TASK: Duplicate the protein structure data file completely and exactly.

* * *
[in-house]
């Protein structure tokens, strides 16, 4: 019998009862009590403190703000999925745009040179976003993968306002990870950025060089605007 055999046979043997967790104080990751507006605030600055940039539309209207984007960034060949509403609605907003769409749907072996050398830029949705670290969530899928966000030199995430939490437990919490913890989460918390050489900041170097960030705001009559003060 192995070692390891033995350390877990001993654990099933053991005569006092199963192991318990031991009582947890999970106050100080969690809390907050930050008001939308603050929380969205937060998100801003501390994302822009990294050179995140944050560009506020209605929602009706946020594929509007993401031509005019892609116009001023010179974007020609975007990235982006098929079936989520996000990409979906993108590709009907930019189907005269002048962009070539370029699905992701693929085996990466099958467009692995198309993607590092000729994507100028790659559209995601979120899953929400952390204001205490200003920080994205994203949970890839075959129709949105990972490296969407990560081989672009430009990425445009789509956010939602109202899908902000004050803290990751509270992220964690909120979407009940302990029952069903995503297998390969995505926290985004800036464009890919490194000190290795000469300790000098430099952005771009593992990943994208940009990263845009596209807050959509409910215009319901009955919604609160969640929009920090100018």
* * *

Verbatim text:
[in-house]
């Protein structure tokens, strides 16, 4: 019998009862009590403190703000999925745009040179976003993968306002990870950025060089605007 055999046979043997967790104080990751507006605030600055940039539309209207984007960034060949509403609605907003769409749907072996050398830029949705670290969530899928966000030199995430939490437990919490913890989460918390050489900041170097960030705001009559003060 192995070692390891033995350390877990001993654990099933053991005569006092199963192991318990031991009582947890999970106050100080969690809390907050930050008001939308603050929380969205937060998100801003501390994302822009990294050179995140944050560009506020209605929602009706946020594929509007993401031509005019892609116009001023010179974007020609975007990235982006098929079936989520996000990409979906993108590709009907930019189907005269002048962009070539370029699905992701693929085996990466099958467009692995198309993607590092000729994507100028790659559209995601979120899953929400952390204001205490200003920080994205994203949970890839075959129709949105990972490296969407990560081989672009430009990425445009789509956010939602109202899908902000004050803290990751509270992220964690909120979407009940302990029952069903995503297998390969995505926290985004800036464009890919490194000190290795000469300790000098430099952005771009593992990943994208940009990263845009596209807050959509409910215009319901009955919604609160969640929009920090100018």